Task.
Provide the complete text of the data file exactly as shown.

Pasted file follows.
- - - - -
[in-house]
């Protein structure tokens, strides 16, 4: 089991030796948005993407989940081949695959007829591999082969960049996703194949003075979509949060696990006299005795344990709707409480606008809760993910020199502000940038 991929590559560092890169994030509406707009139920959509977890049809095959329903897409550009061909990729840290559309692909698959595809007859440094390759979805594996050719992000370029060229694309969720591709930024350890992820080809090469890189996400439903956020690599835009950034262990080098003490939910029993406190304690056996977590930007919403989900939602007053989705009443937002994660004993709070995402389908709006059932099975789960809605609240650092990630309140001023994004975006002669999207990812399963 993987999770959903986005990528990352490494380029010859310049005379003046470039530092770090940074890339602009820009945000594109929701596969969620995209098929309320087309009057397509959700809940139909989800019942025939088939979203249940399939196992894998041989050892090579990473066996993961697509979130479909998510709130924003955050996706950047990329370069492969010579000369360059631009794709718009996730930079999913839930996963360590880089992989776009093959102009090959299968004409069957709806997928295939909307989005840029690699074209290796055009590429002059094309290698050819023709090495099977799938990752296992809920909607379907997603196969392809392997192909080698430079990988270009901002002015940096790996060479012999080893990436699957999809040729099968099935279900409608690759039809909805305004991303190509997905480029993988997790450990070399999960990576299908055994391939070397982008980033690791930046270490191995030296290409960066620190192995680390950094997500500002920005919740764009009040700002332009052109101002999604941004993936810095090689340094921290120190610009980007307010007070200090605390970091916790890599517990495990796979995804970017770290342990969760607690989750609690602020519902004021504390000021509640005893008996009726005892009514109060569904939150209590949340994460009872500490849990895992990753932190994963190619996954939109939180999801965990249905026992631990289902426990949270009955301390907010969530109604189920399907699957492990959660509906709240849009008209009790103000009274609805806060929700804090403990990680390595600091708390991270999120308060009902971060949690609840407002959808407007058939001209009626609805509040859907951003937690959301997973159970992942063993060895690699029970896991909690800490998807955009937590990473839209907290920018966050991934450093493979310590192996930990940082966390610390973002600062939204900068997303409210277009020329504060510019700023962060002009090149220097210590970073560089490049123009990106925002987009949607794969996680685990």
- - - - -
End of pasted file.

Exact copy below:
[in-house]
């Protein structure tokens, strides 16, 4: 089991030796948005993407989940081949695959007829591999082969960049996703194949003075979509949060696990006299005795344990709707409480606008809760993910020199502000940038 991929590559560092890169994030509406707009139920959509977890049809095959329903897409550009061909990729840290559309692909698959595809007859440094390759979805594996050719992000370029060229694309969720591709930024350890992820080809090469890189996400439903956020690599835009950034262990080098003490939910029993406190304690056996977590930007919403989900939602007053989705009443937002994660004993709070995402389908709006059932099975789960809605609240650092990630309140001023994004975006002669999207990812399963 993987999770959903986005990528990352490494380029010859310049005379003046470039530092770090940074890339602009820009945000594109929701596969969620995209098929309320087309009057397509959700809940139909989800019942025939088939979203249940399939196992894998041989050892090579990473066996993961697509979130479909998510709130924003955050996706950047990329370069492969010579000369360059631009794709718009996730930079999913839930996963360590880089992989776009093959102009090959299968004409069957709806997928295939909307989005840029690699074209290796055009590429002059094309290698050819023709090495099977799938990752296992809920909607379907997603196969392809392997192909080698430079990988270009901002002015940096790996060479012999080893990436699957999809040729099968099935279900409608690759039809909805305004991303190509997905480029993988997790450990070399999960990576299908055994391939070397982008980033690791930046270490191995030296290409960066620190192995680390950094997500500002920005919740764009009040700002332009052109101002999604941004993936810095090689340094921290120190610009980007307010007070200090605390970091916790890599517990495990796979995804970017770290342990969760607690989750609690602020519902004021504390000021509640005893008996009726005892009514109060569904939150209590949340994460009872500490849990895992990753932190994963190619996954939109939180999801965990249905026992631990289902426990949270009955301390907010969530109604189920399907699957492990959660509906709240849009008209009790103000009274609805806060929700804090403990990680390595600091708390991270999120308060009902971060949690609840407002959808407007058939001209009626609805509040859907951003937690959301997973159970992942063993060895690699029970896991909690800490998807955009937590990473839209907290920018966050991934450093493979310590192996930990940082966390610390973002600062939204900068997303409210277009020329504060510019700023962060002009090149220097210590970073560089490049123009990106925002987009949607794969996680685990």